Commercialisation of Xmas

Last weekend I was dropped off at Macarthur Square shopping centre by Clinton’s Toyota to alleviate the boredom of having to wait for hours meticulously at the dealer’s while my car was being serviced. A free service that every customer leapt at without the slightest reluctance, especially when the offer was backed up by a free pick up. As I entered the threshold of the massive shopping complex at 10:00 am, Christmas shoppers had begun to busy themselves with their purchases striking off items from their what seemed to be endless  shopping lists. However, what arrested my attention were the decorations in place for the festive occasion, the prime intention of which is to lure the customers, to trap them in that make believe consumerist world and as I walked into the shopping centre I felt like an insect walking into a spider’s web as escape was impossible.

Sensibility being my middle name, I prided upon the wise choices I had made while shopping in the recent years; a practice that I had to forcefully cultivate when I suddenly woke up to the fact that I was being exploited like millions of shoppers by retailers and wholesale dealers in the name of consumerism. However, when I saw the innumerable sale signs assuring reduced prices for all kinds of goods at Mac Square, prudence vanished into thin air and I could not resist adding a few more items to a well planned budget shopping list. Am I the only victim of commercialisation ending up with a hole in my wallet? Haven’t the shoppers realised that ‘Sale’ was a manipulative business term, which meant more money in the pockets of retailers that caused a drain on their purses? Hence, it was not difficult to comprehend why sales was becoming a recurring phenomenon in the recent days when compared to a quarter century ago.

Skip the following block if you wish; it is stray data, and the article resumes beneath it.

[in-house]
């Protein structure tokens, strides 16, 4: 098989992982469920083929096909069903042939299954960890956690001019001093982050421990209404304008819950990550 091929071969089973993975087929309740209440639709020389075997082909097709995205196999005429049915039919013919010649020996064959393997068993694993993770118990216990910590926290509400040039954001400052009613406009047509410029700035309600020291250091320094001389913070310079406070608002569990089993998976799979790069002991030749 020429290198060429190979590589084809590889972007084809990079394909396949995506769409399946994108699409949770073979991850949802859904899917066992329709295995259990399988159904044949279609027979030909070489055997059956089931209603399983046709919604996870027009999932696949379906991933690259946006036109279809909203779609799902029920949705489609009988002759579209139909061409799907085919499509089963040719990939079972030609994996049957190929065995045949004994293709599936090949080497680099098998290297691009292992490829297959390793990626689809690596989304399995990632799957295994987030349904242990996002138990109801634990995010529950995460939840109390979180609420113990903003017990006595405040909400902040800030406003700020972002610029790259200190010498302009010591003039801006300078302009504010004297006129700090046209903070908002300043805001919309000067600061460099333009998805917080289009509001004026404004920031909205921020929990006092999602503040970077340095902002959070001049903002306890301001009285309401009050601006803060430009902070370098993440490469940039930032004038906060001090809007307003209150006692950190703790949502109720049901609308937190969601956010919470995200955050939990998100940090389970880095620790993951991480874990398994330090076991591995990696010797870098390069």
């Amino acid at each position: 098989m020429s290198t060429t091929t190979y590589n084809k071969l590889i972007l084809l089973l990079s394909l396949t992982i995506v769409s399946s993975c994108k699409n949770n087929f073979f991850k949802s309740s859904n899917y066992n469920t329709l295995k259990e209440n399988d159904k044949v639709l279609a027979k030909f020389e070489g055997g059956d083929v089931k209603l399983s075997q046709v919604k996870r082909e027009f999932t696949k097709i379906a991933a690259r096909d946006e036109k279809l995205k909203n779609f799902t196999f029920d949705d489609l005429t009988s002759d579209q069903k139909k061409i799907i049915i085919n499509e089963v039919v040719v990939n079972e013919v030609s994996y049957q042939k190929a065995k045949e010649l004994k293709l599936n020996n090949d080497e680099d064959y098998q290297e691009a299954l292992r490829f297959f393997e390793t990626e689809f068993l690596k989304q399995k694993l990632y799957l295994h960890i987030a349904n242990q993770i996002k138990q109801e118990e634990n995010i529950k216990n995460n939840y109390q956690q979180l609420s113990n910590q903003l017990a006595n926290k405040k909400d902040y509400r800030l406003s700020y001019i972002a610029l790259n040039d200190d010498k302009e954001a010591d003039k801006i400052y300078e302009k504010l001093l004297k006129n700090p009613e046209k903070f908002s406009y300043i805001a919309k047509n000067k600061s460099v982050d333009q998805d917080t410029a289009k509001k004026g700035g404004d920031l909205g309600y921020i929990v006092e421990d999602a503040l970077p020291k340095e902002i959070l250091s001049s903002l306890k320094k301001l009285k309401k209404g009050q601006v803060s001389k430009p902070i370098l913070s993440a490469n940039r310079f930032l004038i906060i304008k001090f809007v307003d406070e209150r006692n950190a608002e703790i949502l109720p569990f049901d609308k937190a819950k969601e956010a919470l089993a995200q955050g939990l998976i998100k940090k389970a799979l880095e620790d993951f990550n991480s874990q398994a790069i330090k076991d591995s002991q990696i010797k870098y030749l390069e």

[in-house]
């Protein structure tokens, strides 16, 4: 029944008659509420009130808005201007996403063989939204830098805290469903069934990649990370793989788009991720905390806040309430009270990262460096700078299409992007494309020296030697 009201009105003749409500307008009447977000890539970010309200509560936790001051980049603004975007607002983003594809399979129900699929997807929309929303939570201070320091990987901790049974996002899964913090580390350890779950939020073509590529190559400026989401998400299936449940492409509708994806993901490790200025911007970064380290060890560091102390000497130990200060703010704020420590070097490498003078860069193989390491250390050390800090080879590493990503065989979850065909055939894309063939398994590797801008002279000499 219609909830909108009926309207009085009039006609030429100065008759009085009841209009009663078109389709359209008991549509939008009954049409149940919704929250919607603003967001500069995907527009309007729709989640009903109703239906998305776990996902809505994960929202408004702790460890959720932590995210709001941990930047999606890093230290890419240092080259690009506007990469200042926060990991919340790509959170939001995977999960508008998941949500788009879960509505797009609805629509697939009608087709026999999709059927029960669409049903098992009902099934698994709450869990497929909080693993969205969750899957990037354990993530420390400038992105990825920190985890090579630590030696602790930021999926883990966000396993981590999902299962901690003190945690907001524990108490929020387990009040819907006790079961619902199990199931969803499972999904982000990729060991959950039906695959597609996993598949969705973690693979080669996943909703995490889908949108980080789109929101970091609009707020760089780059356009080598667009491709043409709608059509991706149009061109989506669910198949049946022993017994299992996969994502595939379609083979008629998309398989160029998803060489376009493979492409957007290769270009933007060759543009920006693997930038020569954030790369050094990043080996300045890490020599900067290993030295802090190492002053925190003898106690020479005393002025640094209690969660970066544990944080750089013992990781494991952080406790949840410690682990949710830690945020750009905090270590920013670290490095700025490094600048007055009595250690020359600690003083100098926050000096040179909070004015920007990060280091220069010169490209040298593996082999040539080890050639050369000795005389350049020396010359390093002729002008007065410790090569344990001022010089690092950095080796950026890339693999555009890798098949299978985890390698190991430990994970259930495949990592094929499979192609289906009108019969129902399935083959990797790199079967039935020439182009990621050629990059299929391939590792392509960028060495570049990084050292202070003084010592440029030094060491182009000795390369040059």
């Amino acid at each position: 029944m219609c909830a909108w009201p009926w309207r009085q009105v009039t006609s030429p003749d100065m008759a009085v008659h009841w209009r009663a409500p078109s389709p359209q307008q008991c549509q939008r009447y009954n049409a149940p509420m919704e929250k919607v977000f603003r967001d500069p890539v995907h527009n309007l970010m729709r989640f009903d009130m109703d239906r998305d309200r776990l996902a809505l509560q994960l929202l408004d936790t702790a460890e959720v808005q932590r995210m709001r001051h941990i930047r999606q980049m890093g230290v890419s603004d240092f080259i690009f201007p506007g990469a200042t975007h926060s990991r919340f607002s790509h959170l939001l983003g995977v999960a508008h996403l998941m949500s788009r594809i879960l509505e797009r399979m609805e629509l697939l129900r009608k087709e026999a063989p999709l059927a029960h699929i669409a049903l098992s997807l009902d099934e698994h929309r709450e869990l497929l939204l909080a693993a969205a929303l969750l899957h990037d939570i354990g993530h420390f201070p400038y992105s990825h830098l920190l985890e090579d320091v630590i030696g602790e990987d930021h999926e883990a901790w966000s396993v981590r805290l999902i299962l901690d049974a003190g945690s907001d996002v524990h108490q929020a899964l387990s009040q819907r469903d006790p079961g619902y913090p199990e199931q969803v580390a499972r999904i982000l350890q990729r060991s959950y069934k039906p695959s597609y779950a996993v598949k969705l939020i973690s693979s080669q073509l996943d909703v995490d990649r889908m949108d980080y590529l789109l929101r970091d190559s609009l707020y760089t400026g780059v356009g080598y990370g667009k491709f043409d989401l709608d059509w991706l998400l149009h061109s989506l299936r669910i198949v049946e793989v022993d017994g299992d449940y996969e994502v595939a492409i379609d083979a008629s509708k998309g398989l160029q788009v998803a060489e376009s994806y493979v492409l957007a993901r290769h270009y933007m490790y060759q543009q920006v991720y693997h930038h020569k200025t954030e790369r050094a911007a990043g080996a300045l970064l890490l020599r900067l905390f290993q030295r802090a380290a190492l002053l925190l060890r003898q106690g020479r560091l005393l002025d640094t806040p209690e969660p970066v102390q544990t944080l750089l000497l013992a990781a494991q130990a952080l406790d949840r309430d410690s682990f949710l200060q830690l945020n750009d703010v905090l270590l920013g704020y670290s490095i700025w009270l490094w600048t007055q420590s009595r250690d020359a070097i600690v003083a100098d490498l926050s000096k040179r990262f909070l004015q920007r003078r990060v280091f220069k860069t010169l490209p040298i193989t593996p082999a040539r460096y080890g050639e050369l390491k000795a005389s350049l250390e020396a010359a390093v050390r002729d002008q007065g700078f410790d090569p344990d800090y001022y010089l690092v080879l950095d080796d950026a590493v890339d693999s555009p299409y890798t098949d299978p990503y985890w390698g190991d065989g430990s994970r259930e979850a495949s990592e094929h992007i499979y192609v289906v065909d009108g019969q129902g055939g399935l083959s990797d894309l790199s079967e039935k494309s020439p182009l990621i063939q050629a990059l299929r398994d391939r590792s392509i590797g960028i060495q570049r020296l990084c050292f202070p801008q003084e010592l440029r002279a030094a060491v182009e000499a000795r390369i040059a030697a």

The art of persuasion through the creation of the right ambience had been resorted to, by many an organisation, to convince shoppers that the time was ripe for being magnanimous with presents and gifts for friends and family, contrary to the dictates of common sense. As far as ambience was concerned, Mac Square scored points alright, as all the three levels/floors pronounced it. When I received a phone call that my car was serviced and that I needed to  wait for a pick up at the taxis stand, I exited the complex with a sinking heart as I could not dispense the thought that I was a sheep following the herd.


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